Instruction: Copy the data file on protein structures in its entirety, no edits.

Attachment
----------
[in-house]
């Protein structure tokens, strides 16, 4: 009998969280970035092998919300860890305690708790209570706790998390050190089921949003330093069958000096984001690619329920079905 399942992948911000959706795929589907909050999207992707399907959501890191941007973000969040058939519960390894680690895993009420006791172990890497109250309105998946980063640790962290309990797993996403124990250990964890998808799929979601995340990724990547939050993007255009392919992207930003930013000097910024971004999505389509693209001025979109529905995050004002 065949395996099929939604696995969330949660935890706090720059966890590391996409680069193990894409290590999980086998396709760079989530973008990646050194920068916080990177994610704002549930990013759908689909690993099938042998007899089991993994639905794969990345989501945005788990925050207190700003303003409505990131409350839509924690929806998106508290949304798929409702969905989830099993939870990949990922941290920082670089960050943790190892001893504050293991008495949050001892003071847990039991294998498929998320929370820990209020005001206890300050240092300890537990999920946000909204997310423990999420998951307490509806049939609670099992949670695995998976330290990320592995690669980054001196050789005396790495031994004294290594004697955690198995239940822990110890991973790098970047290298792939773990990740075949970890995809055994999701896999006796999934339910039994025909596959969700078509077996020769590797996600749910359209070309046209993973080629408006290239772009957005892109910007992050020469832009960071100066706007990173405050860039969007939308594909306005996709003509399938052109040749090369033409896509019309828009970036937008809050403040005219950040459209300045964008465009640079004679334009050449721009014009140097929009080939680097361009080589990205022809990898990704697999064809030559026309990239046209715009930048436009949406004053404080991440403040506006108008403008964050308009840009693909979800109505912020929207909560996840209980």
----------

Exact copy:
[in-house]
């Protein structure tokens, strides 16, 4: 009998969280970035092998919300860890305690708790209570706790998390050190089921949003330093069958000096984001690619329920079905 399942992948911000959706795929589907909050999207992707399907959501890191941007973000969040058939519960390894680690895993009420006791172990890497109250309105998946980063640790962290309990797993996403124990250990964890998808799929979601995340990724990547939050993007255009392919992207930003930013000097910024971004999505389509693209001025979109529905995050004002 065949395996099929939604696995969330949660935890706090720059966890590391996409680069193990894409290590999980086998396709760079989530973008990646050194920068916080990177994610704002549930990013759908689909690993099938042998007899089991993994639905794969990345989501945005788990925050207190700003303003409505990131409350839509924690929806998106508290949304798929409702969905989830099993939870990949990922941290920082670089960050943790190892001893504050293991008495949050001892003071847990039991294998498929998320929370820990209020005001206890300050240092300890537990999920946000909204997310423990999420998951307490509806049939609670099992949670695995998976330290990320592995690669980054001196050789005396790495031994004294290594004697955690198995239940822990110890991973790098970047290298792939773990990740075949970890995809055994999701896999006796999934339910039994025909596959969700078509077996020769590797996600749910359209070309046209993973080629408006290239772009957005892109910007992050020469832009960071100066706007990173405050860039969007939308594909306005996709003509399938052109040749090369033409896509019309828009970036937008809050403040005219950040459209300045964008465009640079004679334009050449721009014009140097929009080939680097361009080589990205022809990898990704697999064809030559026309990239046209715009930048436009949406004053404080991440403040506006108008403008964050308009840009693909979800109505912020929207909560996840209980």